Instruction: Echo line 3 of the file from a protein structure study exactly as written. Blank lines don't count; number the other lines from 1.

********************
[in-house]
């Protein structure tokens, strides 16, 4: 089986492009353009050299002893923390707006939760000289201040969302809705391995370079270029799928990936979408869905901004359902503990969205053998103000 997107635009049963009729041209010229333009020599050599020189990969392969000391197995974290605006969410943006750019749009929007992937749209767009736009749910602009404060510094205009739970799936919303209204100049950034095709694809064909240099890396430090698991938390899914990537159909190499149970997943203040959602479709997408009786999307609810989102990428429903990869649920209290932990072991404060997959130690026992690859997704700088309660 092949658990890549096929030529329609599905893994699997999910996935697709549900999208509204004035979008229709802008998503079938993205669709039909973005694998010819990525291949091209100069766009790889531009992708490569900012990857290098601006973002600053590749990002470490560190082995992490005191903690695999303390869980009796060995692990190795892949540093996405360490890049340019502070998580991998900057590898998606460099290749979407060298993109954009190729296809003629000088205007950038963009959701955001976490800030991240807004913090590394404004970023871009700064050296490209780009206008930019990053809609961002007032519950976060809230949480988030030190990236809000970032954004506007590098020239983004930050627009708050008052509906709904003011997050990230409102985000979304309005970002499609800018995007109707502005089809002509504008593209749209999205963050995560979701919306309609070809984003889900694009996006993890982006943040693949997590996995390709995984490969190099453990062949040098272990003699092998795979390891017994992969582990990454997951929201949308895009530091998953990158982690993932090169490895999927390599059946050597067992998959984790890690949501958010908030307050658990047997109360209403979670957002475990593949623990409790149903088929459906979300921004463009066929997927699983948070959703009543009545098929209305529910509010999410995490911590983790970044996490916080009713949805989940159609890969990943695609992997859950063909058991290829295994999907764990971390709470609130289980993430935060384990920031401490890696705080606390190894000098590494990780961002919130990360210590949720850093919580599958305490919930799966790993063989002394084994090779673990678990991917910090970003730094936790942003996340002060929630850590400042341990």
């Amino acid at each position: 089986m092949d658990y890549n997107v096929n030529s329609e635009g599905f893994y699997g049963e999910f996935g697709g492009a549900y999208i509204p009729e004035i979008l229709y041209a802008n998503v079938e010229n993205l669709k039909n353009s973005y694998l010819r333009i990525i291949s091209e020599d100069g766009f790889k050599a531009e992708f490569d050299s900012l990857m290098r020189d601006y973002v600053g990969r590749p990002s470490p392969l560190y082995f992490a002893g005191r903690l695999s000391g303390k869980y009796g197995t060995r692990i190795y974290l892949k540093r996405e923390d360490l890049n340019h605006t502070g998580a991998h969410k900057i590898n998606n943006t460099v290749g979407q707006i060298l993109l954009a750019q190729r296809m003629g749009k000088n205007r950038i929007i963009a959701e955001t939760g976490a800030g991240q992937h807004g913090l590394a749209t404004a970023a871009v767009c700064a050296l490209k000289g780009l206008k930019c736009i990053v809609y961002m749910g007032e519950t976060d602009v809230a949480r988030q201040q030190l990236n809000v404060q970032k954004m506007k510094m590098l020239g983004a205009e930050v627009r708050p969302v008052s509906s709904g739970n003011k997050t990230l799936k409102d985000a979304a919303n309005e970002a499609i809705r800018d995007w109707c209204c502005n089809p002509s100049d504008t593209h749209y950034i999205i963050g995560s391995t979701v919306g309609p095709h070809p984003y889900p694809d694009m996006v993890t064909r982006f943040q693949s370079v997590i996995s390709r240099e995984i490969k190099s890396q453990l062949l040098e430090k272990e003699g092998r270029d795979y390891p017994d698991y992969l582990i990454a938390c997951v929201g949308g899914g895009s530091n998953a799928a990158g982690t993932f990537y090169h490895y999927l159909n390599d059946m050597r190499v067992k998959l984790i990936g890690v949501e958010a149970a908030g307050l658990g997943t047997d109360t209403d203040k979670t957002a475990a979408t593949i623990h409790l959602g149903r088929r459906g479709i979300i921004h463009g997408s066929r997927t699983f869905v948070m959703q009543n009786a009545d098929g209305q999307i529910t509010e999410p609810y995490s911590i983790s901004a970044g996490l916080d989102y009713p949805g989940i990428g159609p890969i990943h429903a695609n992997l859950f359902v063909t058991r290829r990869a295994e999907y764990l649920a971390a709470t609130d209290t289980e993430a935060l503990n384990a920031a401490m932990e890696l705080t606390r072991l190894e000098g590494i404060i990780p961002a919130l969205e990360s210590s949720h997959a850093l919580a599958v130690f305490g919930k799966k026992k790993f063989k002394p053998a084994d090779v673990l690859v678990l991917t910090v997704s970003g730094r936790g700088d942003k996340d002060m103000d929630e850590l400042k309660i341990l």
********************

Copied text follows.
């Amino acid at each position: 089986m092949d658990y890549n997107v096929n030529s329609e635009g599905f893994y699997g049963e999910f996935g697709g492009a549900y999208i509204p009729e004035i979008l229709y041209a802008n998503v079938e010229n993205l669709k039909n353009s973005y694998l010819r333009i990525i291949s091209e020599d100069g766009f790889k050599a531009e992708f490569d050299s900012l990857m290098r020189d601006y973002v600053g990969r590749p990002s470490p392969l560190y082995f992490a002893g005191r903690l695999s000391g303390k869980y009796g197995t060995r692990i190795y974290l892949k540093r996405e923390d360490l890049n340019h605006t502070g998580a991998h969410k900057i590898n998606n943006t460099v290749g979407q707006i060298l993109l954009a750019q190729r296809m003629g749009k000088n205007r950038i929007i963009a959701e955001t939760g976490a800030g991240q992937h807004g913090l590394a749209t404004a970023a871009v767009c700064a050296l490209k000289g780009l206008k930019c736009i990053v809609y961002m749910g007032e519950t976060d602009v809230a949480r988030q201040q030190l990236n809000v404060q970032k954004m506007k510094m590098l020239g983004a205009e930050v627009r708050p969302v008052s509906s709904g739970n003011k997050t990230l799936k409102d985000a979304a919303n309005e970002a499609i809705r800018d995007w109707c209204c502005n089809p002509s100049d504008t593209h749209y950034i999205i963050g995560s391995t979701v919306g309609p095709h070809p984003y889900p694809d694009m996006v993890t064909r982006f943040q693949s370079v997590i996995s390709r240099e995984i490969k190099s890396q453990l062949l040098e430090k272990e003699g092998r270029d795979y390891p017994d698991y992969l582990i990454a938390c997951v929201g949308g899914g895009s530091n998953a799928a990158g982690t993932f990537y090169h490895y999927l159909n390599d059946m050597r190499v067992k998959l984790i990936g890690v949501e958010a149970a908030g307050l658990g997943t047997d109360t209403d203040k979670t957002a475990a979408t593949i623990h409790l959602g149903r088929r459906g479709i979300i921004h463009g997408s066929r997927t699983f869905v948070m959703q009543n009786a009545d098929g209305q999307i529910t509010e999410p609810y995490s911590i983790s901004a970044g996490l916080d989102y009713p949805g989940i990428g159609p890969i990943h429903a695609n992997l859950f359902v063909t058991r290829r990869a295994e999907y764990l649920a971390a709470t609130d209290t289980e993430a935060l503990n384990a920031a401490m932990e890696l705080t606390r072991l190894e000098g590494i404060i990780p961002a919130l969205e990360s210590s949720h997959a850093l919580a599958v130690f305490g919930k799966k026992k790993f063989k002394p053998a084994d090779v673990l690859v678990l991917t910090v997704s970003g730094r936790g700088d942003k996340d002060m103000d929630e850590l400042k309660i341990l």